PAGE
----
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Honey bees face chronic paralysis pandemic in Britain

Honey bees face chronic paralysis pandemic in Britain
New research suggests the chronic bee paralysis virus is spreading quickly among bee colonies in Britain. Photo by Ismael Mohamad/UPI | License Photo

May 1 (UPI) -- The virus responsible for chronic bee paralysis is spreading rapidly among honey bee colonies in Britain, according to a new study.

Between 2007 and 2017, scientists visited 24,000 beekeepers to survey the health of commercial bee colonies in England and Wales. In 2007, the disease was found only in Lincolnshire, a county in eastern England. Just ten years later, the virus had spread to 39 of 47 English and six of eight Welsh counties.

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Though the virus was isolated among just a handful of colonies to start, it quickly made itself apparent. Researchers detailed the disease's spread in a new paper, published this week in the journal Nature Communications.

"The symptoms of the disease are quite easy to spot once you have seen them a few times," said lead study author Giles Budge, professor of environmental sciences at Newcastle University. "Symptoms of chronic bee paralysis can include shaking, black hairless bees with nibbled wings or shaking, greasy looking bees with dislocated wings. Bees can also simply shake too. Colony level symptoms include piles of dead bees right outside the front entrance."

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Researchers used lab tests to confirm the presence of chronic bee paralysis virus at colonies where signs of infection were observed.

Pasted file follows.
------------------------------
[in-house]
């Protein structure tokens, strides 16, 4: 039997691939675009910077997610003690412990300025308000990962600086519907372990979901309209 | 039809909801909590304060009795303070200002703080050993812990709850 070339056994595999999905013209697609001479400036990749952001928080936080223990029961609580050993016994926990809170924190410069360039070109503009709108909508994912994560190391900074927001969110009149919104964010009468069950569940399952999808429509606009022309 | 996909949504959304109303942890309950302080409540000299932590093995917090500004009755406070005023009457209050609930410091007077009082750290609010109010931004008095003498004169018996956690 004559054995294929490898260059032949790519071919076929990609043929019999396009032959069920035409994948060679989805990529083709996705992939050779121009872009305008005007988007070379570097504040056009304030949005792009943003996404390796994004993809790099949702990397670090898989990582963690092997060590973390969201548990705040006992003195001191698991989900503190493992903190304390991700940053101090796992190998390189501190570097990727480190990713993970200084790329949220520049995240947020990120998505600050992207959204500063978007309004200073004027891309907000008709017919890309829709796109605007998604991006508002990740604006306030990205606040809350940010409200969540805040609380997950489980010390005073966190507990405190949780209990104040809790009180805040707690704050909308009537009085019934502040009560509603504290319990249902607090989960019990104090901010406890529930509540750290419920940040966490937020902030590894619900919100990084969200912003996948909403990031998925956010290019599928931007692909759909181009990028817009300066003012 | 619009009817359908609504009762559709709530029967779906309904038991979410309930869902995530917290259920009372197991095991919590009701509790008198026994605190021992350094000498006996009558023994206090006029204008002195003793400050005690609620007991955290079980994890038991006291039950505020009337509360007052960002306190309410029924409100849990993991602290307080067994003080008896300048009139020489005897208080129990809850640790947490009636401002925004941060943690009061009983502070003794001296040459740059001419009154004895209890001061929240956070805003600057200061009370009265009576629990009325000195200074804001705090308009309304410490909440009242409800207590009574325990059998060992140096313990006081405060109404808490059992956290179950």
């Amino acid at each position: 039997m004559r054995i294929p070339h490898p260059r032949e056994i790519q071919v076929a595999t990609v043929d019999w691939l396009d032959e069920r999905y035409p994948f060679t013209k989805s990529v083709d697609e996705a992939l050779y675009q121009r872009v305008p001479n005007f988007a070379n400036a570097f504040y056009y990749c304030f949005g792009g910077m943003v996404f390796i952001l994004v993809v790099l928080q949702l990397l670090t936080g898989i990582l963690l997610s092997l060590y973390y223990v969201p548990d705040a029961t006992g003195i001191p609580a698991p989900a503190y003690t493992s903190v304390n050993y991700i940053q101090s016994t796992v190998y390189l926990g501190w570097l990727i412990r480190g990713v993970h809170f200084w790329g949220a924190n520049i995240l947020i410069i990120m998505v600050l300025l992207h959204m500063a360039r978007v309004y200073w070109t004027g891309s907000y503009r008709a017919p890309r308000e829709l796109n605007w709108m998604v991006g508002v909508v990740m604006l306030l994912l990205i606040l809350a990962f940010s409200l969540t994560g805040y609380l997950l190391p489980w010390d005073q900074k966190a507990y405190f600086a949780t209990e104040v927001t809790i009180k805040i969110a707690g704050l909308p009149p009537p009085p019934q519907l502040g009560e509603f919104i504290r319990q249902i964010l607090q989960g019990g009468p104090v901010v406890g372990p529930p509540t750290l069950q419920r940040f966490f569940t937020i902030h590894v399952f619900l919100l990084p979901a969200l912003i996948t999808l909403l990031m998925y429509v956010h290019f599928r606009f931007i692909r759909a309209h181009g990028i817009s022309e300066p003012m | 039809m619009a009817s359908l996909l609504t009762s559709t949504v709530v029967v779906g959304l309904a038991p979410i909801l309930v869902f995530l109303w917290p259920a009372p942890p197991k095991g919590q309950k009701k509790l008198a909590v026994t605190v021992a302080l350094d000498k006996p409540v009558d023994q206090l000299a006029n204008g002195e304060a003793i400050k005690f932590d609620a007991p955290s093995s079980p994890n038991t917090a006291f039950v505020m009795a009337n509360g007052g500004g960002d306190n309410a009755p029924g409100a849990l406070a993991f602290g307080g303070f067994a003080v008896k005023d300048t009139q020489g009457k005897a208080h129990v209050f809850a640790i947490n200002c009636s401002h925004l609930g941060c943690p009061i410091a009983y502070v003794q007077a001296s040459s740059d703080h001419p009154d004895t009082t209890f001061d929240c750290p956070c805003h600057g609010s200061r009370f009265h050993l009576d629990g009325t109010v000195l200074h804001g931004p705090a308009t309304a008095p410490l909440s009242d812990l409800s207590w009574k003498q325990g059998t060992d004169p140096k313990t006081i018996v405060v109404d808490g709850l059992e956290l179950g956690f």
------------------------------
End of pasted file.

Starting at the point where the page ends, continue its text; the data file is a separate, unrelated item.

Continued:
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Bees infected by the virus usually die within weeks. Once infected, the disease can spread quickly among colony members. Roughly 40 percent of infected colonies are lost entirely, according to figures collected by Budge and his colleagues.

After surveying reports of the virus' spread, scientists confirmed that colonies managed by professional beekeepers, particularly those with imported queens, were more susceptible to the disease -- which were twice as quick to be infected by the virus.

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"Emerging diseases are tricky to study because the number of cases start low and then can build up rapidly," Budge said. "As such, we look for clues that highlight risk, and then we can try to explain why these heightened risks occur -- hence our observations on apiaries owned by professional beekeepers and those that contain imported queens."

A variety of management practices distinguish professional from amateur beekeeping, but scientists aren't yet sure why professionally managed bee colonies are more susceptible to the virus.

Though the disease can decimate entire colonies, the virus is distinct from the phenomenon known as colony collapse disorder, which was first reported in the United States. As well, pesticide exposure, while allowing the virus to replicate more quickly, doesn't appear to increase the risk that a colony will succumb to the virus.

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Still, researchers suggest the quickly spreading virus is a significant threat to bees and other insects.

"Honey bees are susceptible to many different viruses, and when considered in isolation, I'd argue that CBPV is one of the most important," Budge said. "This disease gets added as a pressure facing honey bees, although it is also worth noting that the virus can also infect other bees and ants, and so should be seen as an insect virus rather than a honey bee virus."

So far, scientists are ready to do little more than warn beekeepers of the threat of chronic bee paralysis virus, but Budge and his colleagues hope to identify effective mitigation strategies sooner rather than later.

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"We are part way through a four year program of research, and have a lot to do before we can advise on evidence based management strategies for chronic bee paralysis," he said. "We are working closely with the Bee Farmers Association, their members, and the national Bee Unit to achieve mitigation as our end goal."

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